Budgets aren’t what they used to be. Once upon a time any advance whisper of the chancellor’s speech was a resignation matter. In 1936, cabinet minister Jimmy Thomas fell on his sword after being found guilty by a tribunal of inquiry of leaking budget proposals to a Conservative MP. Labour’s Hugh Dalton famously quit in 1947 after he divulged his plans to a lobby journalist on the eve of his speech.

Nowadays it’s very different, with the Treasury, once the most tight-lipped shop in Whitehall, leaking like a rusty drainpipe. Even in areas where, frankly, its expertise leaves much to be desired. Among the items trailed to journalists ahead of last week’s speech were the plans for a levy on firms to fight financial crime and what was billed – not entirely accurately – as a ‘£100m package for justice’.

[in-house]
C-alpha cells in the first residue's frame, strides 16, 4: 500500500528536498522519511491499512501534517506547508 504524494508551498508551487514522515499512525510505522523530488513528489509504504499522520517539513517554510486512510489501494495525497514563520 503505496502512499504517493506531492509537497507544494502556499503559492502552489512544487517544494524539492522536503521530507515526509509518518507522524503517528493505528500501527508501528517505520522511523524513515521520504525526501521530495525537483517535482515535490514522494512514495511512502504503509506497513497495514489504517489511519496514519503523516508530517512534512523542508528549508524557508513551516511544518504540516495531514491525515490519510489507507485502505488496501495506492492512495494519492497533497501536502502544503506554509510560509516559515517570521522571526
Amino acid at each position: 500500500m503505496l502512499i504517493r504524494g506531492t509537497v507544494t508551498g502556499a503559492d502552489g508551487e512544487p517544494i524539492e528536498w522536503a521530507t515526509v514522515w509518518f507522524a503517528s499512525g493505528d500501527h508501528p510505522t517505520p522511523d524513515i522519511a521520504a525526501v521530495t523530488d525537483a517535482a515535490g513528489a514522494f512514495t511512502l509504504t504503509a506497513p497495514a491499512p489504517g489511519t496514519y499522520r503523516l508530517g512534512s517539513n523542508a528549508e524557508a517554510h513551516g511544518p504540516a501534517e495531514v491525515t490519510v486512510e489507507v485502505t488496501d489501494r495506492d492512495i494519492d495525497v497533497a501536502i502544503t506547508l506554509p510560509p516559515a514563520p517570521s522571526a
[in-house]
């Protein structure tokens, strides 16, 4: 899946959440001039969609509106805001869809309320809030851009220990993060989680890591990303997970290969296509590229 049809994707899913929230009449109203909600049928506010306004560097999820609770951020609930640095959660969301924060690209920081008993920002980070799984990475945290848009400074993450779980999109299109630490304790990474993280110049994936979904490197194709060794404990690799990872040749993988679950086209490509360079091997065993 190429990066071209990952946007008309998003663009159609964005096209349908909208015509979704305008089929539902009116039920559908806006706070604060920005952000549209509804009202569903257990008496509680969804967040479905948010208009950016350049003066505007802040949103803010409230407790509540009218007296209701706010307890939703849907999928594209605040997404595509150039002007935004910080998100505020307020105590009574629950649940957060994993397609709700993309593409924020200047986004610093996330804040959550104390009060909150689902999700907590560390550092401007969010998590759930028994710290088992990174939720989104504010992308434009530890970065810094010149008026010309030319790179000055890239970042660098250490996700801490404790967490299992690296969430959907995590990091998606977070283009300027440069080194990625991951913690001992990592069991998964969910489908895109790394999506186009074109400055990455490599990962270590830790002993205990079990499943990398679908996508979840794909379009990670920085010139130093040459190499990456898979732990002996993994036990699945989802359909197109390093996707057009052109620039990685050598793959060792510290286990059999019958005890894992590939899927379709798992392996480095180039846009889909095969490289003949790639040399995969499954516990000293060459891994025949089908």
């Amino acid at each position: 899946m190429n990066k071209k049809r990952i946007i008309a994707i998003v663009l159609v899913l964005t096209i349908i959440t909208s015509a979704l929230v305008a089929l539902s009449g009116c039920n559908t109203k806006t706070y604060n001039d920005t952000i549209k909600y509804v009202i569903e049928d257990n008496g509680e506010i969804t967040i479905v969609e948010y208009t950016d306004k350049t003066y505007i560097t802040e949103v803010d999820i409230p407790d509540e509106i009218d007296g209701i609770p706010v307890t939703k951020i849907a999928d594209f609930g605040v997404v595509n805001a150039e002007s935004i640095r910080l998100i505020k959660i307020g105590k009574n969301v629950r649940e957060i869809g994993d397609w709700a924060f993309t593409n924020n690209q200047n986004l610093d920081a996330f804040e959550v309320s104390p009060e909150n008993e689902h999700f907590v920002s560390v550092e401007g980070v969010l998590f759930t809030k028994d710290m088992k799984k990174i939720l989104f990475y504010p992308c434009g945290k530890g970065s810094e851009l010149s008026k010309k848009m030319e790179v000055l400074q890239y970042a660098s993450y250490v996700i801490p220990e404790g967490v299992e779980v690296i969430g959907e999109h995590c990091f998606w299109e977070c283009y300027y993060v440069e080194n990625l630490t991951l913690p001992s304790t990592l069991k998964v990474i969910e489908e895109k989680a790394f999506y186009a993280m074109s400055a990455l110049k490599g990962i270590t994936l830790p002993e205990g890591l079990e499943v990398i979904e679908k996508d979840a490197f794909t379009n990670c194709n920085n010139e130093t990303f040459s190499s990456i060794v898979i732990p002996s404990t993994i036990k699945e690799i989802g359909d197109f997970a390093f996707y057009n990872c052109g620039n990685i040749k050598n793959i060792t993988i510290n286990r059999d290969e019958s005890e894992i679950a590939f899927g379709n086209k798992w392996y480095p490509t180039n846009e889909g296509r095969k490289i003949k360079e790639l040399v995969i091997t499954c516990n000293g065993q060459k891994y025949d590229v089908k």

Obviously the Gazette wanted more details of the good news. Our hacks got on to the Ministry of Justice, which told us all budget-related queries had to go through the Treasury – even though Obiter pointed out that it was highly unlikely the beancounters would know specifics about the Royal Commission on Justice (which was given £3m) and domestic abuse courts (£5m, to be trialled).

Nevertheless, Obiter called the Treasury, only to be told that, for detailed policy information, we were best off speaking to the Ministry of Justice. But not until tomorrow because, on budget day itself, the Treasury is supreme. On reflection, some things don’t change that much.